Winter is finally over! We got the last flurries this week, and they melted mid-morning under the early spring sunrise. I spotted the first burgundy-purple sprouts of tulip leaves timidly rising among winter’s carcass of dead leaves. How wonderful it is to see the thaw after the long winter and gradually get ready to sprout and bloom.
One of my favorite spring bakes is to make a fruit tart. I love that you can prepare the dough for the crust in advance and that the shells can be filled with all kinds of creamy, luscious flavors. There are an endless number of combinations between crust, filling, and topping, making it almost impossible to go wrong. Fresh fruit on a rich, decadent filling is one of the most amazing toppings you can ever place on a tart, especially in spring, when we are all craving fresh, sweet, seasonal fruit from the earth. In addition to the endless number of combinations you can make with fruit tarts, I love that fruit tarts are an uncomplicated dessert and allow the fruit to be the star. Fresh fruits, especially berries, are so pretty, sweet, and slightly tart. It gets me ready for summer eating, when food is less fussy and the focus is on fresh produce and taking the time to wash, slice, and pair the various fruits of the earth. Spring gets us ready for the days when sunlight lasts forever. We can open the windows, letting the fresh outside air in, and we can enjoy the deep floral scent of fresh rain thudding on the earth, gently massaging it and making it ready for the season of growing. I am hoping that this spring and summer I will get to bring you all of my favorite recipes for fresh fruit tarts and stone fruit pies, starting with this one.
Today’s fruit tart is a different recipe from others I’ve made in the past, but still lives up to my undying love of fruit tarts, and I think you’ll adore it too. The crust is a classic, buttery pâte sablée, but instead of holding a heap of traditional pastry cream, I opted for a no-bake filling of fluffy, freshly-beaten whipped cream and cream cheese. A touch of orange blossom extract adds a delightful flavor that reminds me of the orange trees in Argentina, growing in the barrio inglés, Temperley’s British neighborhood. The filling also has a hint of Cointreau, a well-loved liqueur in the west of France that was first made a century and a half ago in the city of Angers. The Cointreau gives the filling a delicious aroma and an exotic flavor, because it is made from sweet orange peels from Spain and bitter orange peels from Caribbean Curacao. Finally, I topped my tart with sun-kissed, early-season strawberries, but truly in this one you could use any fruit of your choice: blackberries, plums, pluots, or even kumquats. I promise you that if you set aside a few hours in the glowing spring afternoon or weekend to make this orange blossom tart with strawberries, you will be so rewarded with a love letter to the season and a beautiful dessert to enjoy with family and friends.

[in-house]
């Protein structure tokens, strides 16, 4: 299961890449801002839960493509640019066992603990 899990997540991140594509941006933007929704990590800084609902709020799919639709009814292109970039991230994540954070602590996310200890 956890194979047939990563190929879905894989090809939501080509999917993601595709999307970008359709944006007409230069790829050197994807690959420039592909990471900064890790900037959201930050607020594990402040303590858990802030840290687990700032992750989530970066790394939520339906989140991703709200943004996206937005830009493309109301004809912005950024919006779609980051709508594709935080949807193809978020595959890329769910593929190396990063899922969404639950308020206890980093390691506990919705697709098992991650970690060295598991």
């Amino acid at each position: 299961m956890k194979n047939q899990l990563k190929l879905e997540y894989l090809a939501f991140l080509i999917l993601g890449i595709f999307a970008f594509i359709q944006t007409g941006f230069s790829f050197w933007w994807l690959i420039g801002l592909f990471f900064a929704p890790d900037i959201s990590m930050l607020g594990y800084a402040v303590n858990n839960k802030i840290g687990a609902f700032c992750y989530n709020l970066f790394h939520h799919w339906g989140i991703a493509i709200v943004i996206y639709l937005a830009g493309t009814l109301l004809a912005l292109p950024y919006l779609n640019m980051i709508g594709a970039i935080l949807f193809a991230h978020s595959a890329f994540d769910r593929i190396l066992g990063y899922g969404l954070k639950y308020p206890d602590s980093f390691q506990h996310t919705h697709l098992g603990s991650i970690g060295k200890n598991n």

Orange Blossom Cream Tart with Strawberries
Prep time: 30 minutes
Bake time: 10-12 minutes
Chill time: 2 hours
Servings: 2 9-inch tarts, or 8 miniature tarts
For the Pâte Sablée (tender tart dough):
- ½ cup + 2 tbsp unsalted butter, softened
- ½ cup +2 tbsp powdered sugar
- 1 hard-boiled egg yolk
- 2 egg yolks (raw)
- ½ tsp vanilla extract
- 2 cups cake flour
- ¼ tsp salt
For the filling:
- 8 oz cream cheese, softened
- ¼ cup cane sugar
- ¼ cup powdered sugar
- 1 ½ tsp orange blossom water
- ½ tsp vanilla extract
- 2 tsp Cointreau or orange-flavored liqueur
- ½ tsp Celtic salt
- 1 ½ cups heavy cream
For the dough:
- Beat the butter and powdered sugar together with a whisk until smooth.
- Add the 2 raw egg yolks and vanilla extract into it, followed by the hard-boiled egg yolk. It is best if you add the hard-boiled egg yolk by pushing it through a sieve, so that you end up with a smooth mixture. Whisk well until blended.
- Add the cake flour and salt to the mixture, stirring well, and shape the dough into a ball.
- Flatten the dough into a disc. Place it on parchment paper and wrap it, placing it in the refrigerator to chill for 2 hours or overnight.
- Remove the dough from the refrigerator and shape it into a disc with the rolling pin. Press the dough into a 9-inch non-stick tart pan with a removable bottom. Use a fork to prick the bottom of the tart crust to prevent it from puffing up.
- Place the tart pan in the refrigerator for 30 additional minutes and, while chilling, preheat the oven to 350°F.
- Place the tart in the middle rack of the oven and bake for 10-12 minutes, until the crust is a light brown color. Do not overbrown the crust. Remove the tart from the oven and cool for 15 minutes in the pan. Set the tart aside until it is time to assemble the tart.
For the filling:
- Place the cream cheese in the bowl of a stand mixer, fitted with the whisk attachment. Whisk on medium high until it softens.
- Add the cane sugar, powdered sugar, orange blossom water, vanilla extract, Cointreau liqueur, and salt, and beat on medium high for 2 minutes, until light and fluffy. Set aside.
- In another bowl, pour the heavy cream and whisk with an electric beater on high for 3 minutes, until it becomes fluffy and forms medium stiff peaks.
- Gently, using a rubber spatula, transfer the whipped cream to the stand mixer bowl where you have the cream cheese mixture and fold it in gently with sweeping motions.
- Fill the tart with the no-bake cheesecake filling, distributing it evenly with an offset spatula, or with the back of a spoon. Place the strawberry halves on top of the tart, arranging them as desired, and making sure that they are dry and are not transferring any of the liquid.
- Store the tart in the refrigerator and serve, preferably the same day or the day after.
© 2022 Carol’s Baking Adventures